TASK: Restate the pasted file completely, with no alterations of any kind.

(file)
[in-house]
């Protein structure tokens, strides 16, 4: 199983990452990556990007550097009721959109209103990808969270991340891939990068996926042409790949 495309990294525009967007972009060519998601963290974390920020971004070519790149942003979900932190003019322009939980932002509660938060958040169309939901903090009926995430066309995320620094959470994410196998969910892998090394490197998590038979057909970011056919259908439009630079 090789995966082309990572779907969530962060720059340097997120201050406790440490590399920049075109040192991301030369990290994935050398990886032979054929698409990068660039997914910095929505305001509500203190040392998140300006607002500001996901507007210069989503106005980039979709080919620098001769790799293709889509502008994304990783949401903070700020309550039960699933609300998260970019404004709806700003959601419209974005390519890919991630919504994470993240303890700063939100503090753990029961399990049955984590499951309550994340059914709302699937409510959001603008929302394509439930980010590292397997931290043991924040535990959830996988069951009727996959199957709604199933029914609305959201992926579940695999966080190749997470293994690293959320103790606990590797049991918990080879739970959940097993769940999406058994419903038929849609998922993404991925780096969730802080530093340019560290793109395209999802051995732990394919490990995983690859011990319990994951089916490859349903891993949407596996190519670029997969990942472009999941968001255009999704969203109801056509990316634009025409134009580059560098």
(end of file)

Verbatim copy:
[in-house]
């Protein structure tokens, strides 16, 4: 199983990452990556990007550097009721959109209103990808969270991340891939990068996926042409790949 495309990294525009967007972009060519998601963290974390920020971004070519790149942003979900932190003019322009939980932002509660938060958040169309939901903090009926995430066309995320620094959470994410196998969910892998090394490197998590038979057909970011056919259908439009630079 090789995966082309990572779907969530962060720059340097997120201050406790440490590399920049075109040192991301030369990290994935050398990886032979054929698409990068660039997914910095929505305001509500203190040392998140300006607002500001996901507007210069989503106005980039979709080919620098001769790799293709889509502008994304990783949401903070700020309550039960699933609300998260970019404004709806700003959601419209974005390519890919991630919504994470993240303890700063939100503090753990029961399990049955984590499951309550994340059914709302699937409510959001603008929302394509439930980010590292397997931290043991924040535990959830996988069951009727996959199957709604199933029914609305959201992926579940695999966080190749997470293994690293959320103790606990590797049991918990080879739970959940097993769940999406058994419903038929849609998922993404991925780096969730802080530093340019560290793109395209999802051995732990394919490990995983690859011990319990994951089916490859349903891993949407596996190519670029997969990942472009999941968001255009999704969203109801056509990316634009025409134009580059560098």